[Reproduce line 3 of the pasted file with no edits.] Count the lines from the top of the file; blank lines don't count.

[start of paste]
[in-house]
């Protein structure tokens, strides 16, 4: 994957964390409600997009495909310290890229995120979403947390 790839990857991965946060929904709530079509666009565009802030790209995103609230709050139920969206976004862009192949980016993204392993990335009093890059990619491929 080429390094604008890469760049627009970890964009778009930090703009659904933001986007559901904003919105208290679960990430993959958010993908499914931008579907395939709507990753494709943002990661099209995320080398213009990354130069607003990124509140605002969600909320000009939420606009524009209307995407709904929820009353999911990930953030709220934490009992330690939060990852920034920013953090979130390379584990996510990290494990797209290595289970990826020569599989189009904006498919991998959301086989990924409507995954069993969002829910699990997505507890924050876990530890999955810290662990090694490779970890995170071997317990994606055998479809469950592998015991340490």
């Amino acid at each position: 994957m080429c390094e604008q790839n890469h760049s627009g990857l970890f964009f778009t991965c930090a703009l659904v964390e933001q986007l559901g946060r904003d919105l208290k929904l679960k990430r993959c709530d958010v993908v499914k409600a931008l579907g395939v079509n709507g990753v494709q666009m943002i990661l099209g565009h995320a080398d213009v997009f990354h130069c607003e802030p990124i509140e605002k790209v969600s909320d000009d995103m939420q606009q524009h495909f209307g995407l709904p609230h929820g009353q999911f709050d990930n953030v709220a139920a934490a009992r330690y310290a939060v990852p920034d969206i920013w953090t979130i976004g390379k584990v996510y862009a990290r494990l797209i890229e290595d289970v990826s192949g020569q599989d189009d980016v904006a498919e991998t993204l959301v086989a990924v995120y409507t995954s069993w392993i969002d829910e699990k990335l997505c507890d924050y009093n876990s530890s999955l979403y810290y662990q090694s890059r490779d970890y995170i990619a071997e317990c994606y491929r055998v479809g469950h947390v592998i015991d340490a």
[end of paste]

């Amino acid at each position: 994957m080429c390094e604008q790839n890469h760049s627009g990857l970890f964009f778009t991965c930090a703009l659904v964390e933001q986007l559901g946060r904003d919105l208290k929904l679960k990430r993959c709530d958010v993908v499914k409600a931008l579907g395939v079509n709507g990753v494709q666009m943002i990661l099209g565009h995320a080398d213009v997009f990354h130069c607003e802030p990124i509140e605002k790209v969600s909320d000009d995103m939420q606009q524009h495909f209307g995407l709904p609230h929820g009353q999911f709050d990930n953030v709220a139920a934490a009992r330690y310290a939060v990852p920034d969206i920013w953090t979130i976004g390379k584990v996510y862009a990290r494990l797209i890229e290595d289970v990826s192949g020569q599989d189009d980016v904006a498919e991998t993204l959301v086989a990924v995120y409507t995954s069993w392993i969002d829910e699990k990335l997505c507890d924050y009093n876990s530890s999955l979403y810290y662990q090694s890059r490779d970890y995170i990619a071997e317990c994606y491929r055998v479809g469950h947390v592998i015991d340490a």